Is Treatment Covered By Insurance?

Insurance Coverage for Treatment Explained

Counseling is typically an essential aspect of a mental health treatment plan, but insurance coverage for mental health treatments isn't the same for every policy. Although most insurance plans now include medically essential treatment, plans outside the Marketplace don’t have to meet with Affordable Care Act (ACA) regulations.

ACA-compliant plans must cover mental and behavioral treatments as part of the essential health benefits. Yet even if your coverage covers these services, there may be certain limits that might prevent you from obtaining as much support as you need.

It might be tough to find out if insurance covers treatment, particularly if you’re already feeling worried or nervous when you’re attempting to check up your coverage possibilities. To assist, here’s additional information about how health insurance may fund treatment.

Important Takeaways
  • The Mental Health Parity and Addiction Equity Act (MHPAEA)​ expanded the coverage for treatment under insurance.
  • Pursuant to the Affordable Care Act, all ACA-compliant insurance plans must offer mental and behavioral therapy as part of the essential health benefits coverage.
  • Your insurance company only pays for treatments considered medically essential, but additional constraints could apply, such as ordering you to attempt less costly treatment choices first.
  • Other choices, such as assistance programs, may help you afford the mental health therapy you need.

How Much Does Counseling Cost?

Counseling isn't inexpensive, but it may be an economical treatment option for mental health difficulties. Several variables impact the cost of treatment, including:
  • The sort of provider you see and their credentials
  • What sort of treatment you’re seeking
  • Your insurance policy terms
  • Where you reside
  • How long each session lasts
You may normally expect to spend at least $100 for a therapy session, with many therapists charging $200 a session or more. You may also locate therapists who provide a sliding scale, which modifies the amount you pay depending on your household’s income.

Therapy Billing Practices

If your therapist takes insurance, they’ll utilize particular mental health CPT codes to bill your insurance carrier. They contain facts about the sort of treatment you had and how long it lasted, so the insurance company understands what services were given.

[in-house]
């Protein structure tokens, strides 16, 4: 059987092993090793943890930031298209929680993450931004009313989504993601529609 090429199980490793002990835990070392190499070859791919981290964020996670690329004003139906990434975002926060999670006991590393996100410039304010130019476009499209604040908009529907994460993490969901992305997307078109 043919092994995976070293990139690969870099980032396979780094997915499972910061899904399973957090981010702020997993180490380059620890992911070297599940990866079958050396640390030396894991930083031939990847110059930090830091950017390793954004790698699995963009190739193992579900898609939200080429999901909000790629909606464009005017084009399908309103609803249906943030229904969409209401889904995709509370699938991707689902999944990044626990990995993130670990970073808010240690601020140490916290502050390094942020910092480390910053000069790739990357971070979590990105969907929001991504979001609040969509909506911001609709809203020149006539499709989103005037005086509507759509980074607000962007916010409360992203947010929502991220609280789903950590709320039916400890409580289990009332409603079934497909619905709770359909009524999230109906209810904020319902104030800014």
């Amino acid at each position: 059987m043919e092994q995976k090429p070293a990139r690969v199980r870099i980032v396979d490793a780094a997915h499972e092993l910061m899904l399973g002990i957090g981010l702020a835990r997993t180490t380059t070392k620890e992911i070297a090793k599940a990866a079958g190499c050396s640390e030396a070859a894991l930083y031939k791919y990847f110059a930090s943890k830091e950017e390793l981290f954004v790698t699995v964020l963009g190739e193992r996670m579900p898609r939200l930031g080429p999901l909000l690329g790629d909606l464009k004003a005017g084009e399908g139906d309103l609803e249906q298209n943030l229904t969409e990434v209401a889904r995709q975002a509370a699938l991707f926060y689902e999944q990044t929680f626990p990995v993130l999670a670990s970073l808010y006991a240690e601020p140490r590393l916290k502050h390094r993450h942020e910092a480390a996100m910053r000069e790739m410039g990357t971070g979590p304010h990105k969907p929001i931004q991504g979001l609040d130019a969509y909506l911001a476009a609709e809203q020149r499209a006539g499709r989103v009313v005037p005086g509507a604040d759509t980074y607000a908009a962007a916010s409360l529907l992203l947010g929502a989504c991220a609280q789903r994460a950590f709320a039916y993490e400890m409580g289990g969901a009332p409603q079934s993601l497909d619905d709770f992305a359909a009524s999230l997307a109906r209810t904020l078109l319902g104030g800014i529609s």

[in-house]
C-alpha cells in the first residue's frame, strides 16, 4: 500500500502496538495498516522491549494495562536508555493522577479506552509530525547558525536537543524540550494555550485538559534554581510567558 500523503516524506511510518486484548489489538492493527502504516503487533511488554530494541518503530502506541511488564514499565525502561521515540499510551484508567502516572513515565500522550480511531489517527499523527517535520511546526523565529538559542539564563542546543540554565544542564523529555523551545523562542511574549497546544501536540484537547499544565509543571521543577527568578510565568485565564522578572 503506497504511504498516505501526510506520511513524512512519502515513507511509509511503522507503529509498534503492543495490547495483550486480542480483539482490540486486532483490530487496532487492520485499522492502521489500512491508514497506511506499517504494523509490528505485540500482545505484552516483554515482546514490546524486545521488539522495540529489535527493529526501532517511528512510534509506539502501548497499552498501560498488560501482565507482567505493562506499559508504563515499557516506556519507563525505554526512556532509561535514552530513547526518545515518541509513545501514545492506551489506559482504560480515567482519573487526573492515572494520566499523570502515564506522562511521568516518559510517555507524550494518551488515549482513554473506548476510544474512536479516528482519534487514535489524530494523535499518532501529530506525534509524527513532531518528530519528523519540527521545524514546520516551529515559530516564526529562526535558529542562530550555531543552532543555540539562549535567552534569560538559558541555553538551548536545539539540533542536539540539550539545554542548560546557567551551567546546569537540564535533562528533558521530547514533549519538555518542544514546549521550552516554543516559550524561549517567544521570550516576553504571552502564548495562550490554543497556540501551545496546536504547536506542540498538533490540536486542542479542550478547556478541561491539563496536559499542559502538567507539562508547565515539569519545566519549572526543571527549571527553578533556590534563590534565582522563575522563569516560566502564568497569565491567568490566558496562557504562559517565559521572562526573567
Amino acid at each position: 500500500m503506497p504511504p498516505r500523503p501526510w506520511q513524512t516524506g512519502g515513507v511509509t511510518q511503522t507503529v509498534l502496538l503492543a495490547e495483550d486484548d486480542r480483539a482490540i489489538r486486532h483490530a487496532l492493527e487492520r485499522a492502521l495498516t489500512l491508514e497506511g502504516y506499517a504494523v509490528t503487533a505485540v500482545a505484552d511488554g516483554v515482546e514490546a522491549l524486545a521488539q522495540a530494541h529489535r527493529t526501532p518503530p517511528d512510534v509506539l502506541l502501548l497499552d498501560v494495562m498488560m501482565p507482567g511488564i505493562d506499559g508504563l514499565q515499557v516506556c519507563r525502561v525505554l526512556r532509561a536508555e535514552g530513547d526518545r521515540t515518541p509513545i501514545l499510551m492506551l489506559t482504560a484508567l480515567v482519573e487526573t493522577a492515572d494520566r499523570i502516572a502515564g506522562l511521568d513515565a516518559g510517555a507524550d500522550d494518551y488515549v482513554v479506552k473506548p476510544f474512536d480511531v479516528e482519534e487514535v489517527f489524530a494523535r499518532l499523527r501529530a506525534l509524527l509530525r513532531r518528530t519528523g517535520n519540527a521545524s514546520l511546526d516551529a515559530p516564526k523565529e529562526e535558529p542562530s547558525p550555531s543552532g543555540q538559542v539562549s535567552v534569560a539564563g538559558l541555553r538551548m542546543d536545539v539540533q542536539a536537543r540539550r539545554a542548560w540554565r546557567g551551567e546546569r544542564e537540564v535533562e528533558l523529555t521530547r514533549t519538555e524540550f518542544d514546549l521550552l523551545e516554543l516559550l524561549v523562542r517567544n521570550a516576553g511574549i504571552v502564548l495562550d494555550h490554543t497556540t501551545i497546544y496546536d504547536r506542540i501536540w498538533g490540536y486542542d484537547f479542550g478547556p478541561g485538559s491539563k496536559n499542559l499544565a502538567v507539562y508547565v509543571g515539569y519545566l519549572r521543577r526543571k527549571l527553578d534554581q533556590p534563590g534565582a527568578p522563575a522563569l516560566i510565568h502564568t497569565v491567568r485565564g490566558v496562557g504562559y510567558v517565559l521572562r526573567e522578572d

A few typical codes include:
Code What It Means
90832 Psychotherapy, 30 minutes
90837 Psychotherapy, 60 minutes 
90845 Psychoanalysis
90846 Family psychotherapy without the patient 
90847 Family psychotherapy with the patient 
90853 Group therapy 

You’ll be responsible for paying any copays, coinsurance, or deductibles before your insurance coverage kicks in.


Not all therapists take insurance. If yours doesn’t, but your insurance company provides mental health coverage, you may be able to make an out-of-network health insurance claim and seek payment. Contact your insurance carrier for specifics.

Treatment Insurance Coverage

The Mental Health Parity and Addiction Equity Act forbids any insurance business that provides mental health benefits (including ACA plans) from having more restrictive restrictions than its medical and surgical treatments. This means if your insurance provider provides mental health coverage, it cannot put arbitrary cost restrictions on your therapy.

Unfortunately, insurance only pay for therapies that are judged medically essential, and not every therapy qualifies. Without a mental health diagnosis, it’s possible that your insurance provider won’t pay your treatment sessions, even if it provides mental health benefits.

In addition, insurance companies might often force you to attempt less costly treatment choices first, a procedure called as step therapy. This means you may not be authorized for the specific therapy your therapist recommends until you’ve tried alternative choices first.


Mental health diagnosis get into your permanent medical record. And once there, it’s a preexisting condition that might disqualify you from life insurance down the future.

Limits to Insurance Coverage For Treatment

In the past, insurance companies commonly set yearly restrictions on the amount of mental health benefits or severely restricted your coverage in various ways. The Mental Health Parity and Addiction Equity Act helped alter these constraints, and today, any limits that exist can’t be more stringent than limits put on your physical health.

But, despite ACA-compliant plans, Medicare, and Medicaid offer at least some mental health coverage, non-ACA-compliant plans for sale outside the Marketplace aren’t obligated to do so. Thus, check with your insurance to determine if any limits exist. Your policy's summary plan description is an useful beginning place for studying limitations.

How To Verify on Your Plan’s Coverage

If you want to utilize your insurance benefits to pay for therapy sessions, it’s crucial to determine whether they are covered. Begin by reviewing your plan documentation and seeing what mental health treatments are specified.

Next you may contact your insurance plan to ask clarifying questions to assist you understand what is covered and what isn’t. Here are some questions you might ask:

  • Does my plan provide mental health benefits?
  • How much is my deductible? How much have I met of this amount?
  • How many treatment sessions does my coverage cover per year?